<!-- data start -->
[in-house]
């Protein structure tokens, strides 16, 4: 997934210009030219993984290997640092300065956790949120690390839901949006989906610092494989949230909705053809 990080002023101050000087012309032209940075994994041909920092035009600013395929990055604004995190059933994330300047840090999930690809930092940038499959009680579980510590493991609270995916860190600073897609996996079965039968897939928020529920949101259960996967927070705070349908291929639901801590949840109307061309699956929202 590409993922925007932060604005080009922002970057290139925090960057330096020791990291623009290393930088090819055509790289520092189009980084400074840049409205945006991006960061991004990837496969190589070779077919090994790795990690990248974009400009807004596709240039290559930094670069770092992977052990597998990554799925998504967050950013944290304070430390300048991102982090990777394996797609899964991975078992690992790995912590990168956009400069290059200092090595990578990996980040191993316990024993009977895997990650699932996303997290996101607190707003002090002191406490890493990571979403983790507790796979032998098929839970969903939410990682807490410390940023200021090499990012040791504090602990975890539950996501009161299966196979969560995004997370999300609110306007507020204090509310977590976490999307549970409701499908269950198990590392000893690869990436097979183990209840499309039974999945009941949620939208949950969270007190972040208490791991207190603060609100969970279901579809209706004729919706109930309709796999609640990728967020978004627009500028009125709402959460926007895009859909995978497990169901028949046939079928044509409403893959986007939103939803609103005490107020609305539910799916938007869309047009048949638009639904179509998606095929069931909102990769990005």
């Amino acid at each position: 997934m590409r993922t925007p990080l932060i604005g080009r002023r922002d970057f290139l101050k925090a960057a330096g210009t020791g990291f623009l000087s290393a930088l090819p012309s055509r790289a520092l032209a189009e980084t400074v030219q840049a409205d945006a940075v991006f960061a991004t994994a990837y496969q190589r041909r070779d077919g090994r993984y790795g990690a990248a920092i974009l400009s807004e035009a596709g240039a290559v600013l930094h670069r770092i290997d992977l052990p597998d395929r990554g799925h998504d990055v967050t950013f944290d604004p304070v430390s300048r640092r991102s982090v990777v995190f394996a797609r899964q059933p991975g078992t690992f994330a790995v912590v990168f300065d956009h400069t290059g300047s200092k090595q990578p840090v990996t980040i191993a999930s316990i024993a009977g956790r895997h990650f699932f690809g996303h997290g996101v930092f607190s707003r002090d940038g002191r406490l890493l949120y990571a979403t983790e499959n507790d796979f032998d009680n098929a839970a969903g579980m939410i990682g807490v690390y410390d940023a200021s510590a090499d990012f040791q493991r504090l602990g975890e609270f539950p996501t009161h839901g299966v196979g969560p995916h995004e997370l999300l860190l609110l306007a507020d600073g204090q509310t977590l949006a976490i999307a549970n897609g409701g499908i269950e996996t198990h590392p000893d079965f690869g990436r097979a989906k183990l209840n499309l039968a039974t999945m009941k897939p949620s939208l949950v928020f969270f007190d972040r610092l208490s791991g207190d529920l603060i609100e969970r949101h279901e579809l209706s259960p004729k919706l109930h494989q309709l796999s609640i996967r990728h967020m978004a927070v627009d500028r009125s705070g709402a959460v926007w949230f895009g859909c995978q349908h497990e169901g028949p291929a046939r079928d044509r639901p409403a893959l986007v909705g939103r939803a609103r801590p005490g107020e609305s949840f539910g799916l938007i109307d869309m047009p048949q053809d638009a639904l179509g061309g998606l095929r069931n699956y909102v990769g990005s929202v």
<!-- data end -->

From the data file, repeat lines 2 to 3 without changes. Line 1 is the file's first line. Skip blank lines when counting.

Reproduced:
């Protein structure tokens, strides 16, 4: 997934210009030219993984290997640092300065956790949120690390839901949006989906610092494989949230909705053809 990080002023101050000087012309032209940075994994041909920092035009600013395929990055604004995190059933994330300047840090999930690809930092940038499959009680579980510590493991609270995916860190600073897609996996079965039968897939928020529920949101259960996967927070705070349908291929639901801590949840109307061309699956929202 590409993922925007932060604005080009922002970057290139925090960057330096020791990291623009290393930088090819055509790289520092189009980084400074840049409205945006991006960061991004990837496969190589070779077919090994790795990690990248974009400009807004596709240039290559930094670069770092992977052990597998990554799925998504967050950013944290304070430390300048991102982090990777394996797609899964991975078992690992790995912590990168956009400069290059200092090595990578990996980040191993316990024993009977895997990650699932996303997290996101607190707003002090002191406490890493990571979403983790507790796979032998098929839970969903939410990682807490410390940023200021090499990012040791504090602990975890539950996501009161299966196979969560995004997370999300609110306007507020204090509310977590976490999307549970409701499908269950198990590392000893690869990436097979183990209840499309039974999945009941949620939208949950969270007190972040208490791991207190603060609100969970279901579809209706004729919706109930309709796999609640990728967020978004627009500028009125709402959460926007895009859909995978497990169901028949046939079928044509409403893959986007939103939803609103005490107020609305539910799916938007869309047009048949638009639904179509998606095929069931909102990769990005």
């Amino acid at each position: 997934m590409r993922t925007p990080l932060i604005g080009r002023r922002d970057f290139l101050k925090a960057a330096g210009t020791g990291f623009l000087s290393a930088l090819p012309s055509r790289a520092l032209a189009e980084t400074v030219q840049a409205d945006a940075v991006f960061a991004t994994a990837y496969q190589r041909r070779d077919g090994r993984y790795g990690a990248a920092i974009l400009s807004e035009a596709g240039a290559v600013l930094h670069r770092i290997d992977l052990p597998d395929r990554g799925h998504d990055v967050t950013f944290d604004p304070v430390s300048r640092r991102s982090v990777v995190f394996a797609r899964q059933p991975g078992t690992f994330a790995v912590v990168f300065d956009h400069t290059g300047s200092k090595q990578p840090v990996t980040i191993a999930s316990i024993a009977g956790r895997h990650f699932f690809g996303h997290g996101v930092f607190s707003r002090d940038g002191r406490l890493l949120y990571a979403t983790e499959n507790d796979f032998d009680n098929a839970a969903g579980m939410i990682g807490v690390y410390d940023a200021s510590a090499d990012f040791q493991r504090l602990g975890e609270f539950p996501t009161h839901g299966v196979g969560p995916h995004e997370l999300l860190l609110l306007a507020d600073g204090q509310t977590l949006a976490i999307a549970n897609g409701g499908i269950e996996t198990h590392p000893d079965f690869g990436r097979a989906k183990l209840n499309l039968a039974t999945m009941k897939p949620s939208l949950v928020f969270f007190d972040r610092l208490s791991g207190d529920l603060i609100e969970r949101h279901e579809l209706s259960p004729k919706l109930h494989q309709l796999s609640i996967r990728h967020m978004a927070v627009d500028r009125s705070g709402a959460v926007w949230f895009g859909c995978q349908h497990e169901g028949p291929a046939r079928d044509r639901p409403a893959l986007v909705g939103r939803a609103r801590p005490g107020e609305s949840f539910g799916l938007i109307d869309m047009p048949q053809d638009a639904l179509g061309g998606l095929r069931n699956y909102v990769g990005s929202v």